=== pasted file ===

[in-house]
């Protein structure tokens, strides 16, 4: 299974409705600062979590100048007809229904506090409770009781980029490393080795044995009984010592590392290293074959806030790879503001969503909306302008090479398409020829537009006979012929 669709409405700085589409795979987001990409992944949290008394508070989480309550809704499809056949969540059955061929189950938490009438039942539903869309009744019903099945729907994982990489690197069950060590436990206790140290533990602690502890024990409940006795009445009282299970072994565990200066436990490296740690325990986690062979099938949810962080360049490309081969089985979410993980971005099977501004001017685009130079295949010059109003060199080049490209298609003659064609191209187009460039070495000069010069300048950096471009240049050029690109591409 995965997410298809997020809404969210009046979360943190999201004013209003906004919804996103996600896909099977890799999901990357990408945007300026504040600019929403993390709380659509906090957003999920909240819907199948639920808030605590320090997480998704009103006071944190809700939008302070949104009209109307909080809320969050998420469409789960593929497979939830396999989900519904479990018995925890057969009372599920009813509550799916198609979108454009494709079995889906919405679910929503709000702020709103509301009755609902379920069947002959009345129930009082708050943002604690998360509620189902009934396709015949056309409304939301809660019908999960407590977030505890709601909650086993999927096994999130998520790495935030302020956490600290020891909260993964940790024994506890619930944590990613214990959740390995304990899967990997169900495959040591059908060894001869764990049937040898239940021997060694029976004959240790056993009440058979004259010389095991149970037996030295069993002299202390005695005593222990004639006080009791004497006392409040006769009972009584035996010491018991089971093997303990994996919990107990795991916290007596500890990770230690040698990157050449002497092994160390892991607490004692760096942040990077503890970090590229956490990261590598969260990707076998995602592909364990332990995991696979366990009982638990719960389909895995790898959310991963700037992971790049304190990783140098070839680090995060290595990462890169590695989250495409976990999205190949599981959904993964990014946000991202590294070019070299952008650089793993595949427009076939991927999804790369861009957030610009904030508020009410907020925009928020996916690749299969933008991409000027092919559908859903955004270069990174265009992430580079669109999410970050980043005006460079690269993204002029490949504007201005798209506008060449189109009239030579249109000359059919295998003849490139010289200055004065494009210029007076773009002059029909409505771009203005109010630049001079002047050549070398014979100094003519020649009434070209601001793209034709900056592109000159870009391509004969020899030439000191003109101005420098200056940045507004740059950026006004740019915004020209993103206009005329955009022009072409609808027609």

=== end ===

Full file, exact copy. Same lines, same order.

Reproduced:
[in-house]
């Protein structure tokens, strides 16, 4: 299974409705600062979590100048007809229904506090409770009781980029490393080795044995009984010592590392290293074959806030790879503001969503909306302008090479398409020829537009006979012929 669709409405700085589409795979987001990409992944949290008394508070989480309550809704499809056949969540059955061929189950938490009438039942539903869309009744019903099945729907994982990489690197069950060590436990206790140290533990602690502890024990409940006795009445009282299970072994565990200066436990490296740690325990986690062979099938949810962080360049490309081969089985979410993980971005099977501004001017685009130079295949010059109003060199080049490209298609003659064609191209187009460039070495000069010069300048950096471009240049050029690109591409 995965997410298809997020809404969210009046979360943190999201004013209003906004919804996103996600896909099977890799999901990357990408945007300026504040600019929403993390709380659509906090957003999920909240819907199948639920808030605590320090997480998704009103006071944190809700939008302070949104009209109307909080809320969050998420469409789960593929497979939830396999989900519904479990018995925890057969009372599920009813509550799916198609979108454009494709079995889906919405679910929503709000702020709103509301009755609902379920069947002959009345129930009082708050943002604690998360509620189902009934396709015949056309409304939301809660019908999960407590977030505890709601909650086993999927096994999130998520790495935030302020956490600290020891909260993964940790024994506890619930944590990613214990959740390995304990899967990997169900495959040591059908060894001869764990049937040898239940021997060694029976004959240790056993009440058979004259010389095991149970037996030295069993002299202390005695005593222990004639006080009791004497006392409040006769009972009584035996010491018991089971093997303990994996919990107990795991916290007596500890990770230690040698990157050449002497092994160390892991607490004692760096942040990077503890970090590229956490990261590598969260990707076998995602592909364990332990995991696979366990009982638990719960389909895995790898959310991963700037992971790049304190990783140098070839680090995060290595990462890169590695989250495409976990999205190949599981959904993964990014946000991202590294070019070299952008650089793993595949427009076939991927999804790369861009957030610009904030508020009410907020925009928020996916690749299969933008991409000027092919559908859903955004270069990174265009992430580079669109999410970050980043005006460079690269993204002029490949504007201005798209506008060449189109009239030579249109000359059919295998003849490139010289200055004065494009210029007076773009002059029909409505771009203005109010630049001079002047050549070398014979100094003519020649009434070209601001793209034709900056592109000159870009391509004969020899030439000191003109101005420098200056940045507004740059950026006004740019915004020209993103206009005329955009022009072409609808027609």